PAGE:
The condition is usually associated with women but a new study has found one in 10 new dads are affected by postnatal depression.
The condition, characterised by prolonged periods of clinical depression after childbirth, has become increasingly prevalent among men, the study released by the Australian Institute of Family Studies (AIFS) reveals.
AIFS deputy director Dr Daryl Higgins said some men find it hard to adjust to the reality of pregnancy and the implications it has for their lives.
"The transition to parenthood appears to be a time of heightened risk of fathers developing depression, compared to the general adult male population," Dr Higgins said.
"While fathers are still far less likely than mothers to experience postnatal depression, we are beginning to realise that it is an important issue for men, too."
Between 12 and 15 per cent of women suffer postnatal depression according to the Royal Women's Hospital.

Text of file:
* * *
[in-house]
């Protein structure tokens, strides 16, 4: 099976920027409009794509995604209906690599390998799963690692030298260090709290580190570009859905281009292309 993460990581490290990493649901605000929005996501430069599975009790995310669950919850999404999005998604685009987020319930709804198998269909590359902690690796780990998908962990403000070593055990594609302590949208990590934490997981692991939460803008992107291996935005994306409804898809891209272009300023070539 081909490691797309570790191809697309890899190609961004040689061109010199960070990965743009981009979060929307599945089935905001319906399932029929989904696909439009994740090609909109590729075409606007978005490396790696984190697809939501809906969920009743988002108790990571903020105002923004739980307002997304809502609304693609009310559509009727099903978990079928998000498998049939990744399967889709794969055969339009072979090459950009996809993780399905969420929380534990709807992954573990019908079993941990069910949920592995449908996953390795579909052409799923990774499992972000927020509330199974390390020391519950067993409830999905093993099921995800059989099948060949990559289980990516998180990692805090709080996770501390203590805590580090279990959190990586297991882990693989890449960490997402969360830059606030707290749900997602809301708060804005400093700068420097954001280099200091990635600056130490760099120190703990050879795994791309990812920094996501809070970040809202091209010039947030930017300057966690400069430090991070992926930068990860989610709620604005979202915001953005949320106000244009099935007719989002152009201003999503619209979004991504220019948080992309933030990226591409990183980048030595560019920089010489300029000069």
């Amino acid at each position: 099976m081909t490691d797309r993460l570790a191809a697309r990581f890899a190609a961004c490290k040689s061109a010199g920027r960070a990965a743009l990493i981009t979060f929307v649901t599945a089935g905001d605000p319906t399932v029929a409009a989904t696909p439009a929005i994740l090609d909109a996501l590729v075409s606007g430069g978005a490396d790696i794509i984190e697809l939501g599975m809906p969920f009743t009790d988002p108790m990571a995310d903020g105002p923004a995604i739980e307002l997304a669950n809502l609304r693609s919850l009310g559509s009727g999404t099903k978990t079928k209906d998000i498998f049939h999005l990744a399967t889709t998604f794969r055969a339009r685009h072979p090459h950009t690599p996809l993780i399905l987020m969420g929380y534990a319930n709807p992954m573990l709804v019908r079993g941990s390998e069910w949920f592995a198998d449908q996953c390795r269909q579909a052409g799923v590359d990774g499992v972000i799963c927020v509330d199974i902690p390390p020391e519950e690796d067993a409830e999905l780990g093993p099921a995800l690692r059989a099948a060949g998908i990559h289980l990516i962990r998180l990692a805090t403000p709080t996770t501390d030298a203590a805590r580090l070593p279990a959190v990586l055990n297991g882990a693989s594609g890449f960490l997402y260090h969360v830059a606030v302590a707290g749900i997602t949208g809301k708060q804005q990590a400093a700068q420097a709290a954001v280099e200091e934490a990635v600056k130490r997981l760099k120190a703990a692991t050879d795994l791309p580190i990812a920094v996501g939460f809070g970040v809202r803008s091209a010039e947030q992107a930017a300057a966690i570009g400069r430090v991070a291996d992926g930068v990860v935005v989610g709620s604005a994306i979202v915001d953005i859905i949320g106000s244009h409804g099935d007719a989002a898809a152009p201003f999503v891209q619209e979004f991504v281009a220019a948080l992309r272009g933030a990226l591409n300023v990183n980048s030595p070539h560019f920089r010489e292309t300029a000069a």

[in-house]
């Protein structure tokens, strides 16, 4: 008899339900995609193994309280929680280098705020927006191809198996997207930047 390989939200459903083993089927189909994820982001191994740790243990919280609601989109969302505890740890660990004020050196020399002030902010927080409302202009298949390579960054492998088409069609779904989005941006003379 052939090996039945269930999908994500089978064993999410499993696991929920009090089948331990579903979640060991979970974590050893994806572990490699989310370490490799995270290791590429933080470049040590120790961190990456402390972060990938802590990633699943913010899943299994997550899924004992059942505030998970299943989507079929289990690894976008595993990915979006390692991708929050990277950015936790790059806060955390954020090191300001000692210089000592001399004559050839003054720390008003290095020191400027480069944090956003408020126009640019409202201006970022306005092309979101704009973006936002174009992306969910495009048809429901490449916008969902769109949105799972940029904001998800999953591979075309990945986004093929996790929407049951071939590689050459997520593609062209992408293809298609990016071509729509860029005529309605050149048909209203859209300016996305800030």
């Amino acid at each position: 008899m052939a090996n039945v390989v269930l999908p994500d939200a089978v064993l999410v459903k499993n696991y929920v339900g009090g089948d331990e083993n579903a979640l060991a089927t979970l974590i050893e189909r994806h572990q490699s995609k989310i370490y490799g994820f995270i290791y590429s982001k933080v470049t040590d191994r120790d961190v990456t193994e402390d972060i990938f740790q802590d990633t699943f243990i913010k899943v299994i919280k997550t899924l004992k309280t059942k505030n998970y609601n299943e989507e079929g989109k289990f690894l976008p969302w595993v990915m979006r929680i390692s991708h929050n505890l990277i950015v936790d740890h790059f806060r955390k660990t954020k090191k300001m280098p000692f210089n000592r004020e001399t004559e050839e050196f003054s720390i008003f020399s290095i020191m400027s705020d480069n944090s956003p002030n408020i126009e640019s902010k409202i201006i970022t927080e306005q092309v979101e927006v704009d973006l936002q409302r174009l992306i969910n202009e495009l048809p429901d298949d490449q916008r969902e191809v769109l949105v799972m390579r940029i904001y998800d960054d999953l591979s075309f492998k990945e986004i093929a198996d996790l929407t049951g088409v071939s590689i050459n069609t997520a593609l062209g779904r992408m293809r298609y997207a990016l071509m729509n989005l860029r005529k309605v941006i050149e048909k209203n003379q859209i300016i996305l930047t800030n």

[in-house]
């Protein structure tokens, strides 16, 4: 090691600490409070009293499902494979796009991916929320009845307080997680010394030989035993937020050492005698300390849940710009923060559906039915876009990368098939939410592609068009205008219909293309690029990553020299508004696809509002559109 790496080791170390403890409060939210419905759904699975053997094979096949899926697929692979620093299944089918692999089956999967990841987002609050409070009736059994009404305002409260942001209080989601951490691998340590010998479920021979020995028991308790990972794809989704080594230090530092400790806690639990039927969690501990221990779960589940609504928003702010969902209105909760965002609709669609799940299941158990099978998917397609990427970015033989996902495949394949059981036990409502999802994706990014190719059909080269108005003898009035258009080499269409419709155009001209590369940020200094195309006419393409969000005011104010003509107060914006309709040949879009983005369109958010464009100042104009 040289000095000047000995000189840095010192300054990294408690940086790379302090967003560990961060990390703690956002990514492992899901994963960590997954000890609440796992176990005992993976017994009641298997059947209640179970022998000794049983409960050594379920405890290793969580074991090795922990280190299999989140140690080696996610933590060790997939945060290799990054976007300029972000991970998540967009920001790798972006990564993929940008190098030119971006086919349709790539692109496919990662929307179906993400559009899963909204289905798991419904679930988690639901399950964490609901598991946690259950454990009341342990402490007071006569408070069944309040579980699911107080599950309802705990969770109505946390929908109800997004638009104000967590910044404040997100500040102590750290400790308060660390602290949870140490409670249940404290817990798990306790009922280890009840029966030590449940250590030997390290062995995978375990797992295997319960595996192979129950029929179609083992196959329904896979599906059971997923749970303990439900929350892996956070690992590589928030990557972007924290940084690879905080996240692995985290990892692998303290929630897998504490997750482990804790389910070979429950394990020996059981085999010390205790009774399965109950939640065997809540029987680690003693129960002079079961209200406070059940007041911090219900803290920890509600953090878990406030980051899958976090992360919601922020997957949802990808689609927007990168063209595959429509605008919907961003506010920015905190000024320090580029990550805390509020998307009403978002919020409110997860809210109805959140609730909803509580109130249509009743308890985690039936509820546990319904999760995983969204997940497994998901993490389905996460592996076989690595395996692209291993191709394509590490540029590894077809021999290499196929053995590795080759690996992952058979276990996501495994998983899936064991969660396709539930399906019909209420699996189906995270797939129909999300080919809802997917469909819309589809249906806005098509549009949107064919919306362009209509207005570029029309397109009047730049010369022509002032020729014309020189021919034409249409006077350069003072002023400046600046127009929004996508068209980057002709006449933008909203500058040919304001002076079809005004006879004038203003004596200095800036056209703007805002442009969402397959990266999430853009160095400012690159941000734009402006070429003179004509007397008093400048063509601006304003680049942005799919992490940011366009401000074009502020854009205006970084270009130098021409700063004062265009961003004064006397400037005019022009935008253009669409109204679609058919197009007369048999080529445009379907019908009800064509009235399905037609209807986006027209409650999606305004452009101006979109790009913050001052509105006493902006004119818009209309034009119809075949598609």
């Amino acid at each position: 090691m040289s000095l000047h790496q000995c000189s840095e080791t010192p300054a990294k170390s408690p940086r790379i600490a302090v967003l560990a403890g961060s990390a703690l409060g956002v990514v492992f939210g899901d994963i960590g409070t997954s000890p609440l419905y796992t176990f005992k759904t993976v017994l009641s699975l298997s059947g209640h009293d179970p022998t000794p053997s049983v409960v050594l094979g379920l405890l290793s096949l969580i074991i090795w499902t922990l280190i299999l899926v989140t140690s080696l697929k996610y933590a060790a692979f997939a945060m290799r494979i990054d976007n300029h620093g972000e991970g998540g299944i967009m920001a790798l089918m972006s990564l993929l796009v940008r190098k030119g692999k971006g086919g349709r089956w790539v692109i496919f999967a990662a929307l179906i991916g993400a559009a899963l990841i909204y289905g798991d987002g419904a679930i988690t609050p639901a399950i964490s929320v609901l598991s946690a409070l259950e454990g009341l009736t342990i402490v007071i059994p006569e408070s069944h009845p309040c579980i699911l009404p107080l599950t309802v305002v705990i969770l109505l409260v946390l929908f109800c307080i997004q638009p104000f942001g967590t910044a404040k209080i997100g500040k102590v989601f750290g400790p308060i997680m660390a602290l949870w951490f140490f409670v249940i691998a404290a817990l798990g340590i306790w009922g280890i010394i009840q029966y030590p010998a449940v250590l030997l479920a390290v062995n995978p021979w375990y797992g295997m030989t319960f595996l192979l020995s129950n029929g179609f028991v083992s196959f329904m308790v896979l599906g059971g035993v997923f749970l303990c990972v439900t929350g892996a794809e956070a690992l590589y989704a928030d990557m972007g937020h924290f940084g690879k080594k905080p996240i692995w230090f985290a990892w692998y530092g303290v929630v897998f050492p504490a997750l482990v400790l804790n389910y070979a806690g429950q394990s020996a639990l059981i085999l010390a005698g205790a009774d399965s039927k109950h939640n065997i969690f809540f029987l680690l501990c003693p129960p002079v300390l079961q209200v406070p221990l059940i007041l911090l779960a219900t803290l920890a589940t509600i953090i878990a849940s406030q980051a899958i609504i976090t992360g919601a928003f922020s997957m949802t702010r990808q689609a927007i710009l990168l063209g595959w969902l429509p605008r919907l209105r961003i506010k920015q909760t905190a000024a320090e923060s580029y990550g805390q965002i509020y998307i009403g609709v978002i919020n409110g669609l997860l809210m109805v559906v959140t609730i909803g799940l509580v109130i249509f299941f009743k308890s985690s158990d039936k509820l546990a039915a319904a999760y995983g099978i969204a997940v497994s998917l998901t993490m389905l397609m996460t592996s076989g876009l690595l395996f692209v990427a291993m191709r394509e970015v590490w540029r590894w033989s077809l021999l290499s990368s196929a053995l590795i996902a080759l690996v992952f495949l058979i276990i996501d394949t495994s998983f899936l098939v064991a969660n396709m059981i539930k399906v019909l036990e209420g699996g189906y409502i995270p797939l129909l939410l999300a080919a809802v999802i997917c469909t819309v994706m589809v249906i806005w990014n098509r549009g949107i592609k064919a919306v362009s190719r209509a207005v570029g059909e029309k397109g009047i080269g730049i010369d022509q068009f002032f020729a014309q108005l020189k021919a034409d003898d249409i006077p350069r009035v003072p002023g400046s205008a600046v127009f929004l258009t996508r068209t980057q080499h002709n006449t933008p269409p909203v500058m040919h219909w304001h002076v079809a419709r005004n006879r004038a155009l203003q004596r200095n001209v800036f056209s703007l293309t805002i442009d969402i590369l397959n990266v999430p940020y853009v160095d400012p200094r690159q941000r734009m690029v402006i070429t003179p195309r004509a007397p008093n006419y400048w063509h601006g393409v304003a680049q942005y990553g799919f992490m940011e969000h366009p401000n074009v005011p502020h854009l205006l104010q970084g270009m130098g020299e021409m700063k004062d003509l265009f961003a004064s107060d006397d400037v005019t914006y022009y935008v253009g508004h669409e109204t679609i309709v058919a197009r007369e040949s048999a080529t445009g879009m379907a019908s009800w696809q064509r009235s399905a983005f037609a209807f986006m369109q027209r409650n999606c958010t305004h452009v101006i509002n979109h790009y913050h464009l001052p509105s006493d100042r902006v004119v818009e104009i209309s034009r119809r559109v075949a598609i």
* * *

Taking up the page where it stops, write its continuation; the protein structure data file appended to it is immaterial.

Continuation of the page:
The Child Family Community Australia discussion paper also found fathers with poor mental health may be affecting their child's development.
Researcher Rhys Price-Robertson said dads with mental health issues are more likely to show low levels of parental engagement and warmth towards their kids.
"The children of men with a mental illness are more likely than other children to experience emotional and behavioural problems, as well as to be diagnosed with a mental illness themselves," he said.
"Mental illness can also impact on children by contributing to marital hostility or violence, which can spill over into problematic parenting behaviours, poor relationships with children and co-parenting relations."